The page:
Wednesday, November 30, 2022
Nov. 30, 2022

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Joe Kent sees ballot curing as remedy for lost seat

Republican not ready to concede 3rd District position

By , Columbian staff writer
Published:

A little-known part of the elections process — ballot curing — landed in the spotlight this weekend after 3rd Congressional District candidate Joe Kent urged his supporters not to lose hope that he could still beat Democratic candidate Marie Gluesenkamp Perez.

“What the media says is irrelevant, it’s another narrative designed to stop voters from ballot curing and to force me to concede — not gonna happen,” Kent posted to his Facebook page. “We’re on the streets ballot curing. The fight goes on while the talking heads talk.”

Kent’s refusal to concede the race came as a surprise to many after the Associated Press and several major news outlets declared Perez the winner.

Ballot tallies on Monday showed Perez had 157,365 votes, or 50.24 percent, while Kent had 154,097 votes, or 49.2 percent, a margin of 3,268 votes with 3,703 ballots left to be processed in all counties except Thurston county, which includes only a small portion of the 3rd District.

On Saturday, Kent posted to his Twitter feed that the race wasn’t over, falsely claiming there were still 12,000 ballots left to count, plus another 6,000 ballots to be cured. In fact, those 6,000 ballots were part of the larger set of 12,000 ballots.

Ballot curing is the process for correcting ballots that have been rejected. Ballots can be rejected for a number of reasons but mostly because they are missing a signature or the signature does not match the one on file in the voter registration database. Washington’s vote-by-mail system allows voters to correct rejected ballots.

According to Clark County Auditor Greg Kimsey, there are 5,182 ballots to be cured in Clark County. Signature update forms are mailed to all voters with rejected ballots with a letter explaining how to resolve their signature issue so their ballot can be counted. Voters have until 5 p.m. Nov. 28 to return the completed form, to have their ballot counted. Election results will be certified Nov. 29.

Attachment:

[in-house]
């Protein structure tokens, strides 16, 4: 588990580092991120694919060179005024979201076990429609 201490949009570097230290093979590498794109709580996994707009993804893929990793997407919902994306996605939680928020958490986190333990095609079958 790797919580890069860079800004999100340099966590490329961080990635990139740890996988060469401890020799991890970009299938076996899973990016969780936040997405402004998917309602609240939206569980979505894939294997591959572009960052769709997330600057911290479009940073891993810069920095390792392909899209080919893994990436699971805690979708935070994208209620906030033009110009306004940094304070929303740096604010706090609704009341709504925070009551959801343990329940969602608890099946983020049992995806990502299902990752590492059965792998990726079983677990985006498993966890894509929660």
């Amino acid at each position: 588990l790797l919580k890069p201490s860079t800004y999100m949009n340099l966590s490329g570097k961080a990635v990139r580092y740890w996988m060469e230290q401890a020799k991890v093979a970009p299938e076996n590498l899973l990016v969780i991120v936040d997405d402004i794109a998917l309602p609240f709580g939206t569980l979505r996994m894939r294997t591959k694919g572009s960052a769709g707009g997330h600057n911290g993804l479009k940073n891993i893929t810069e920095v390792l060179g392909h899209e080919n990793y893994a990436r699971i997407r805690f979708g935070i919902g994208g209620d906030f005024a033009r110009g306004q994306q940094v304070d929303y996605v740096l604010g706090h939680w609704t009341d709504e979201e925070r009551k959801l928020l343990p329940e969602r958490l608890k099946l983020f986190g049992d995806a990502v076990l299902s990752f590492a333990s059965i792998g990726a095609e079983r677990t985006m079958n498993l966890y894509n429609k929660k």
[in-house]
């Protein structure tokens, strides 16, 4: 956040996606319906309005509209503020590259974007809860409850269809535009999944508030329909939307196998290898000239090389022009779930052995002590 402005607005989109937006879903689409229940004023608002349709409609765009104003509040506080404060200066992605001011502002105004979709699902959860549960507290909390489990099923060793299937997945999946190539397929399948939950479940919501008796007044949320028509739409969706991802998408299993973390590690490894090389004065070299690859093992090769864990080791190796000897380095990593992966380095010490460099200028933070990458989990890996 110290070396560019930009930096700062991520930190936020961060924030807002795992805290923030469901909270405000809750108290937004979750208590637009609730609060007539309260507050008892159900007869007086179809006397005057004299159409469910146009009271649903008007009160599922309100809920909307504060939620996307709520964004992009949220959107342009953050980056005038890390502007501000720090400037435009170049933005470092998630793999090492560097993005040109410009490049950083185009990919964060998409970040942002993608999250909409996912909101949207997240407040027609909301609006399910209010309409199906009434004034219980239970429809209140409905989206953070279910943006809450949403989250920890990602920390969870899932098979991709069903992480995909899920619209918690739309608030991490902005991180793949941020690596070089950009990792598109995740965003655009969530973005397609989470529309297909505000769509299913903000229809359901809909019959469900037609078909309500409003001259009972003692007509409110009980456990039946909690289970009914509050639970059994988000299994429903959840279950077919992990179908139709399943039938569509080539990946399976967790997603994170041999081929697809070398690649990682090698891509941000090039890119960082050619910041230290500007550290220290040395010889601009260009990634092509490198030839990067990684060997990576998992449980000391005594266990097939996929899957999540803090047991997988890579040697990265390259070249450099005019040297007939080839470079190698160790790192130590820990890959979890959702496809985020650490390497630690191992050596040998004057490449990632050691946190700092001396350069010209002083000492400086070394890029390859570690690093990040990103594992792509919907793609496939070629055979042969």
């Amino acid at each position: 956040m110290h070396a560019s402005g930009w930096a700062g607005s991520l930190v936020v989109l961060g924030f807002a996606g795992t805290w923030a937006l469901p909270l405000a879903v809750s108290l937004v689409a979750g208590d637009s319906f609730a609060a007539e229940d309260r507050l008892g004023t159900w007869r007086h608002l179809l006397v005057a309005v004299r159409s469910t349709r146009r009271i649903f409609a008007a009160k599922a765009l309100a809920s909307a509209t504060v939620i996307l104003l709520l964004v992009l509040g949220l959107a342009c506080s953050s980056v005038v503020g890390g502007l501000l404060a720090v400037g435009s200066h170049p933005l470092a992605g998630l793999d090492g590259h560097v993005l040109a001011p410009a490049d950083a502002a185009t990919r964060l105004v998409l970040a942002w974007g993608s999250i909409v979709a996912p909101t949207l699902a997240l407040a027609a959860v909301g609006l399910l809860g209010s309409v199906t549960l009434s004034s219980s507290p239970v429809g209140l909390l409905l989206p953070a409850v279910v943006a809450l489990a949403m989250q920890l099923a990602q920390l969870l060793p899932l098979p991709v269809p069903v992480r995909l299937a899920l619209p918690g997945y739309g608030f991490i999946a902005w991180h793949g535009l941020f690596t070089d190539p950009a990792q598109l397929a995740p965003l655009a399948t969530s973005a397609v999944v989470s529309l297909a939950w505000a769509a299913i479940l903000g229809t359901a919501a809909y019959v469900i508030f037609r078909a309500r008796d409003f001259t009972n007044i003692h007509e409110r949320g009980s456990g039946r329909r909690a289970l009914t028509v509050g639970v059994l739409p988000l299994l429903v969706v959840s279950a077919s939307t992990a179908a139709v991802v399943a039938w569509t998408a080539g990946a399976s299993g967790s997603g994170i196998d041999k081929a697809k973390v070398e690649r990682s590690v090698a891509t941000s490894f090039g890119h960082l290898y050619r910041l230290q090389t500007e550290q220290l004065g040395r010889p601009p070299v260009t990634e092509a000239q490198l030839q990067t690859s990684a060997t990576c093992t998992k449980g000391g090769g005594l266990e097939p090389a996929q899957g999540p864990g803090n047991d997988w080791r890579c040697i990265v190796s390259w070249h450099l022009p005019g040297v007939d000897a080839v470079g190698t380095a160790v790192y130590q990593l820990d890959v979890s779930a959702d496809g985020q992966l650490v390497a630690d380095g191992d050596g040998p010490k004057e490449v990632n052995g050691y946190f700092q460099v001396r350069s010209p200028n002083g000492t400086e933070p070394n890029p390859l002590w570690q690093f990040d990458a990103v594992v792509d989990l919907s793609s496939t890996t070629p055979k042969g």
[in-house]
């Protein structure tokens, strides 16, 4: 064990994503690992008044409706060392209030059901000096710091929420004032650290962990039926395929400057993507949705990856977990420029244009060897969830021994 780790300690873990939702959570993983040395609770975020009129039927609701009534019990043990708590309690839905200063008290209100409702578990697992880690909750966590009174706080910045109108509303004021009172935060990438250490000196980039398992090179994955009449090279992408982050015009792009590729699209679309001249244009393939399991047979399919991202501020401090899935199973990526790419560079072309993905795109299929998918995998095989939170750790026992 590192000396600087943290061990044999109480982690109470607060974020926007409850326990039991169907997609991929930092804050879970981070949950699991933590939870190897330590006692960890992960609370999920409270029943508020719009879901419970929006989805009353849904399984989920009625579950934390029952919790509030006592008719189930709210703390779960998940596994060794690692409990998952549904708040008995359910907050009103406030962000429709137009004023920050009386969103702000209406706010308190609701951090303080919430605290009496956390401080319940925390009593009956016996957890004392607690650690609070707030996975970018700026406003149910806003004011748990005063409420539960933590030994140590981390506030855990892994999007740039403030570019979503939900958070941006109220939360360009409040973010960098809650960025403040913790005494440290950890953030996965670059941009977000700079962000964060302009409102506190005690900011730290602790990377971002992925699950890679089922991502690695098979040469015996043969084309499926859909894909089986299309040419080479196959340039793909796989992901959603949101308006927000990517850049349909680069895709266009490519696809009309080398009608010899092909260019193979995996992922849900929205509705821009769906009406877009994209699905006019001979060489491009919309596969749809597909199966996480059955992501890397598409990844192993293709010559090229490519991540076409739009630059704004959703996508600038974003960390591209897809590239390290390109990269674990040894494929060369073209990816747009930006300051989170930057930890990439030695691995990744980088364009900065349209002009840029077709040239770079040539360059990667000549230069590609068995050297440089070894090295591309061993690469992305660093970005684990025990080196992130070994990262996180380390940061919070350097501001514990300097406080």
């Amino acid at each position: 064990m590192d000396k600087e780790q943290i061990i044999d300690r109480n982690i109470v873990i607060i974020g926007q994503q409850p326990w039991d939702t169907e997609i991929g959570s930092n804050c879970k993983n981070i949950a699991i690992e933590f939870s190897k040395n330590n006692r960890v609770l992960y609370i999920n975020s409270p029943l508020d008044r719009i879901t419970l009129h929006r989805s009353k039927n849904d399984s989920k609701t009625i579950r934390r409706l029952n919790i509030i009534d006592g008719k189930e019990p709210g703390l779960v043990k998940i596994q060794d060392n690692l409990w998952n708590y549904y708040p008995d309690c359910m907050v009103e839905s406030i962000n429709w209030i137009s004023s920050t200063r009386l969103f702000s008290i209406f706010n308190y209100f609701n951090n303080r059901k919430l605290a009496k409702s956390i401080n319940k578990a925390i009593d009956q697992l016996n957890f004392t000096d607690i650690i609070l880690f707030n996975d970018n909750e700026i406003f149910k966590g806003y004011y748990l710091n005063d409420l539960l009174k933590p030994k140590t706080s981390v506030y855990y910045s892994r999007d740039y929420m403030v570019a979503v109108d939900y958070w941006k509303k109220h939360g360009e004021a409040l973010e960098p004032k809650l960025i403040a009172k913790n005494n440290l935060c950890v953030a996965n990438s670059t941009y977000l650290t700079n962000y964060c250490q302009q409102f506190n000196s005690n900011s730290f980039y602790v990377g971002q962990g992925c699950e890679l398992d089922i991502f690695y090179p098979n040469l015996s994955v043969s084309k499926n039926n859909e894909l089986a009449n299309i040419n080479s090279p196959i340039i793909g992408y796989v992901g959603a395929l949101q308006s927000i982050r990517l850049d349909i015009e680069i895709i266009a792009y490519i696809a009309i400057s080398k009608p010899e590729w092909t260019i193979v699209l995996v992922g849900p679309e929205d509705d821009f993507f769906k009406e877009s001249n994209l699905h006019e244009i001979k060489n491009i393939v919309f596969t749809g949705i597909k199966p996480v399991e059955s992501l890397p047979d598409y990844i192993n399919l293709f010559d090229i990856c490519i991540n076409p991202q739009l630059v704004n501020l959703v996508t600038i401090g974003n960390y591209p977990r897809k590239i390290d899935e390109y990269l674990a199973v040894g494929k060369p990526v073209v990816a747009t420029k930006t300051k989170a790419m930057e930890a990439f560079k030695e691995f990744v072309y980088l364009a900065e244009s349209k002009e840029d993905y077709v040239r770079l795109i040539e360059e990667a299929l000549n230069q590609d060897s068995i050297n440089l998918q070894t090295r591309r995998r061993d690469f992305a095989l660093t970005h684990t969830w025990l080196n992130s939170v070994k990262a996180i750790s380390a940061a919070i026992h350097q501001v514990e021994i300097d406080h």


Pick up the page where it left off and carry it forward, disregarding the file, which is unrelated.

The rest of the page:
Kimsey estimated that out of those 5,182 rejected ballots in Clark County, about 3,300 will be cured by Nov. 28 and added to the vote totals. Kimsey said the assumption is not all rejected ballots will be corrected in time to be counted.

According to elections offices in Clark, Cowlitz, Lewis, Pacific, Skamania and Wahkiakum counties on Monday, there are 6,700 ballots to be cured or corrected by voters in those counties, which are likely to yield about 3,700 ballots to be counted, including a handful of valid ballots in some counties.

Voters are encouraged to return their signature update forms directly to their elections office by mail, in person or via someone they know and trust.

County elections staff are not visiting voters at their residences or texting them. If a voter has provided their phone number on their ballot return envelope and have not returned their signature update form, they will be called within three business days before the Nov. 29 certification date to remind them to return their signature update or missing signature form.

Voters can check the status of their ballot online at VoteWA.gov. After entering first and last name and date of birth, select “ballot status” to see if the ballot has been accepted or rejected.

Voters can also call 564-397-2345 or email elections@clark.wa.gov with questions regarding the status of their ballot or how to resolve signature issues.

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